Saudi Arabia Tries To Calm Oil Markets

By Win Thin

Not surprisingly, Saudi Arabia said that OPEC stands ready to pump more oil if needed. Saudi official stressed that “There is concern and fear, but there is no shortage.” That may not be entirely true, as there have been press reports that several oil companies have halted production in Libya as staff has been evacuated. Spain’s Repsol and Italy’s Eni said they had shut down production, and comes a day after another European company announced the same. None specified the actual volumes affected. However, Repsol said it shut the El-Sharara oilfield, which is thought to pump about 200k bbl/day and is thus a big chunk of Libya’s total 1.6 mln bbl/day output. There have also been unsubstantiated reports that Qaddafi may have ordered the sabotage of some oil installations, bringing back memories of Saddam Hussein’s sabotage of Kuwaiti (first Gulf War) and Iraqi (second Gulf War) oil facilities.

As we noted yesterday, Saudi Arabia is seen as the swing producer and that it currently has excess capacity of around 3 mln bbl/day, which could cover Libya’s daily output of 1.6 mln bbl. As a whole, OPEC is estimated to have excess capacity of around 5.4 mln bbl/day (5.2 mln ex-Libya). However, much of the added production cannot be accessed immediately and could take several weeks to come online. Clearly, Saudi Arabia dominates OPEC, as the members with the next biggest excess capacity are Nigeria and Angola (each with an estimated 400k bbl/day excess), followed by Kuwait with 350k and UAE with 300k. The other big producer facing substantial unrest is Iran, whose daily output of 3.7 mln bbl would be very, very difficult for OPEC to cover if its production were also to be disrupted.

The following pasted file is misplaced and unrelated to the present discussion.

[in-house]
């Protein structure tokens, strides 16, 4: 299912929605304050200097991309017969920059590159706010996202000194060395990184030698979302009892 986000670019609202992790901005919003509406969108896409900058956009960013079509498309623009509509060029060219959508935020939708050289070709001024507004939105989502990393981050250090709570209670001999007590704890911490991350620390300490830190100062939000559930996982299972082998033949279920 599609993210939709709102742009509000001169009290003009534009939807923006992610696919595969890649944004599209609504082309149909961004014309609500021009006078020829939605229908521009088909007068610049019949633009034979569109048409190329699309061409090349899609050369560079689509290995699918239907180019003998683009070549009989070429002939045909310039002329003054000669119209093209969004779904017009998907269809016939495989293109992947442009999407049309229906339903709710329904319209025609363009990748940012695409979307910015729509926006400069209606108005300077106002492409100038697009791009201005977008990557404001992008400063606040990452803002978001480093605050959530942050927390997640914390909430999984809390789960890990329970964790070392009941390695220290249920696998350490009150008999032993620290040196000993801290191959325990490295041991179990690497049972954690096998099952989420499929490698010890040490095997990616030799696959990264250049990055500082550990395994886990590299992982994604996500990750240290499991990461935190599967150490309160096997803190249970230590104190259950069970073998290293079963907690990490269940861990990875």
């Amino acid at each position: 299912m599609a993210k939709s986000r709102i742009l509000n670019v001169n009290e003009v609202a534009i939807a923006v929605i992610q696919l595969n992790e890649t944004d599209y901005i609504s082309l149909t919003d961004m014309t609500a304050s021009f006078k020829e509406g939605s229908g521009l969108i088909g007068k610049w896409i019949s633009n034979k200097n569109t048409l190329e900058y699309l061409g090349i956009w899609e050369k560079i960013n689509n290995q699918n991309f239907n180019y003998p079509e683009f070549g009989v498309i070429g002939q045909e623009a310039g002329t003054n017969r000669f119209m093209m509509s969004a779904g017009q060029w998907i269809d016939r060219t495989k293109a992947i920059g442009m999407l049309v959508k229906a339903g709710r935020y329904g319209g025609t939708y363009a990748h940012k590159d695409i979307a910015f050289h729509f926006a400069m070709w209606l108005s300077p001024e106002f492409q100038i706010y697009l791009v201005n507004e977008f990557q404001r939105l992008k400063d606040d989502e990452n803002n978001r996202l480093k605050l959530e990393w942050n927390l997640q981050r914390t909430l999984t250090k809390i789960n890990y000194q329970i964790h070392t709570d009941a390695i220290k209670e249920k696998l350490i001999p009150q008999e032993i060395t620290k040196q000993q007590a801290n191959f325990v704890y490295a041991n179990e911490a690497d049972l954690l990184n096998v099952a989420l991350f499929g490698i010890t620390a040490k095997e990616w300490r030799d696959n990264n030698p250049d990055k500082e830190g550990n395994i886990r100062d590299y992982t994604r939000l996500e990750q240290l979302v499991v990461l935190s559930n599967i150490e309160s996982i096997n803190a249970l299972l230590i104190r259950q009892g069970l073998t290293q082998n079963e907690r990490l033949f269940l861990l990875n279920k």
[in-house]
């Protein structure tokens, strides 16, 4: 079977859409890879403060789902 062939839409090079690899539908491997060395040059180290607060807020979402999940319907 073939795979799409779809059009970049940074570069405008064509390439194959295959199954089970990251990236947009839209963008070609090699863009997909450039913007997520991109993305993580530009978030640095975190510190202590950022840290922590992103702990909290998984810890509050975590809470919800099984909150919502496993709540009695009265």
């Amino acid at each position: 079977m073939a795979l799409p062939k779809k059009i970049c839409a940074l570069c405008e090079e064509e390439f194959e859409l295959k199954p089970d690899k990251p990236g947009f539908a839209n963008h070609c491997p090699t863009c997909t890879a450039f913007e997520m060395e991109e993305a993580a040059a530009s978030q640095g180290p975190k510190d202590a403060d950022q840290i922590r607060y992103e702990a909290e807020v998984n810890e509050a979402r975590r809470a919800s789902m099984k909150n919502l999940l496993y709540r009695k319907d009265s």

We note that uncertainty regarding potential oil supply disruptions is in a sense higher now than it was during the first and second Gulf Wars. Then, it was pretty much a foregone conclusion that Saddam would be defeated and oil facilities eventually repaired and output restored. Now, markets are unsure how long and how wide potential output disruptions will spread. Will Iran and Saudi Arabia be swept up in the contagion? How long will it take Libya, Egypt, and others to find political stability in the absence of the old leaders? These and other questions are much more open-ended, and are likely to keep a significant risk premium on oil prices for much of 2011. While EM currencies have stage a nice rebound today, oil prices remain elevated and we believe EM remains vulnerable to further bouts of selling. Eventually, EM should decouple but we think that it’s too early to sound the “all clear” signal yet.

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